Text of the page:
Prince smartly resisted the temptation to go the Vegas route and vulgarize or camp the show up. Well, there is that bit of daredevil antics – a necessity in any Vegas spectacular – by the Phantom on the chandelier.
The esteemed director and his design team [working with the inspired Olivier, Tony and Drama Desk Award-winning costumes and production design of the late Maria Björnson] have created a stunning reproduction of the West End and Broadway blockbuster and do it in approximately 95 minutes.
The cast of 40+ is headlined by Brent Barrett [Annie Get Your Gun, Chicago revival, Prince’s Candide revival and the West End Kiss Me, Kate] and Tony-winner Anthony Crivello [Kiss of the Spider Woman; also, Marie Christine, Les Miz], both known to anyone who follows theater; but to the daily influx of thousands of tourist they’re unknowns. However, POTO has tended to make stars, not be driven by them.
What draws record audiences to the West End, Broadway and worldwide, making the show a historical long-run champ, is the name of composer Andrew Lloyd Webber, who knows a thing or two about savvy marketing.
Since there have been changes in the sequence of events – one in particular – and with the show shorn of some character development, the Phantom comes over more violent and less sympathetic.
Barrett and Crivello acquit themselves admirably in a role they’re playing for the first time. They have slightly different styles and, thankfully, don’t have to give copycat portrayals. However, to the unknowing audience member, it would be difficult to point “That’s Brent!” or “That’s Tony!” What distinguishes them is height. Barrett is taller. When it comes to vocal power, they’re an equal match.
Due to the challenging vocal score and schedule [and the dreaded fear of Vegas entertainers: dry throat], Prince double-cast the roles of Christine. Elizabeth Loyacano [The Woman in White, Oklahoma!] and Sierra Boggess [regionally: Les Miz, West Side Story] are the beautiful and vocally-gifted soprano ingénues.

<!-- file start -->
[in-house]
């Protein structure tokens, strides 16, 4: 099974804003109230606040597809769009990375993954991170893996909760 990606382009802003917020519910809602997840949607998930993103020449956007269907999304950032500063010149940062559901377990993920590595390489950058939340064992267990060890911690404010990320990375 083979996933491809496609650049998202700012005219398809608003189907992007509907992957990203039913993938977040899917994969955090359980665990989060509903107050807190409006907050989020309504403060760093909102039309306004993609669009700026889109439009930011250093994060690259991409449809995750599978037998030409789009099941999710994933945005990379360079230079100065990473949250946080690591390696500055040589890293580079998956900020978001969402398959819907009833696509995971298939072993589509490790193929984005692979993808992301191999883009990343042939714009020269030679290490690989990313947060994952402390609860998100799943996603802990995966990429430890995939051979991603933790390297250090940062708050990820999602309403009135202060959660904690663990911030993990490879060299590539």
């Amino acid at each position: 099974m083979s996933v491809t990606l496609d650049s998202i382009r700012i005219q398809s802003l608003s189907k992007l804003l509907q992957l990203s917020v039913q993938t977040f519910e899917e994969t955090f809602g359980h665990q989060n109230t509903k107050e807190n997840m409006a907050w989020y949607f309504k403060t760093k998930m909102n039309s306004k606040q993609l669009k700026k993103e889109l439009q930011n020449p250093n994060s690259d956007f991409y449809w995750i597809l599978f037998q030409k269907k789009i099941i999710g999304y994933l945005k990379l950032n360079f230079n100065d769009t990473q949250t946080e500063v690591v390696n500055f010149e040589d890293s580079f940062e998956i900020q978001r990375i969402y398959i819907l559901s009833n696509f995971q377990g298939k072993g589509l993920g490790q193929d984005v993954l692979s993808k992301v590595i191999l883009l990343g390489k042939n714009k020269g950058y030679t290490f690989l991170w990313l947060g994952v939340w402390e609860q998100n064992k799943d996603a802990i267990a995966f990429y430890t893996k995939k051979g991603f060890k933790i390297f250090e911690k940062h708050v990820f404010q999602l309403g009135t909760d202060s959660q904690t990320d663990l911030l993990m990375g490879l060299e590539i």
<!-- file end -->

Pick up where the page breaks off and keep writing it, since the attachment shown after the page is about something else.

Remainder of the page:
Tim Martin Gleason, a recent Broadway Raoul, repeats his role here with equal effect.
The Carlottas are Elena Jeanne Batman, who played the part on Broadway, and Geena Jeffries, who played the role in San Francisco. Nothing against the ladies, but if Judy Kaye had played the role as Batman and Jeffries have been directed to, there’s a strong chance that Featured Tony wouldn’t be hers. Kaye brought the necessary fiery diva aspect to Carlotta, but without ever garnering a hiss thanks to her very calculated sense of humor.
How fabulous this production would be if the Carlottas had been allowed to bring the over–the- top costuming and comic timing that delectable Minnie Driver brought to Carlotta in the film.
Madame Giry continues to be played with larger-than-life silent movie gestures and equal parts of Gale Sondergaard’s Spider Woman and Mrs. Hammond [The Letter] and Judith Anderson’s Mrs. Danvers.
One somewhat prominent featured role in POTO has traditionally been cast weak. The same holds true for the casting of that role here.
Okay, yes, Phantom ~ The Las Vegas Spectacular has another star: the swinging, dangling, gigantic chandelier.
Prince laughs at the word of mouth and media frenzy POTO’s chandelier has received, but says that’s part of the show’s history.
In P~TLVS, a fragment of the chandelier lies under wrap onstage and when the auctioneer gives the cue to illuminate Lot 666, it rises to join three other pieces that have been floating, for years we are to believe, magically above the auditorium.
Once assembled to measure an impressive 15‘ X 16‘, the chandelier, draped in hand-strung crystals and period lighting, is heisted 80’ to a center dome [courtesy of extra heavy duty, but thin wire, 32 winches and 40 computers]. It’s weighs a ton and is almost five times the size of the prop in theatrical productions.
“This will the one audiences will remember,” smiles Prince. “It’s dazzling beyond imagination and certainly delivers response in relation to its enormous size.”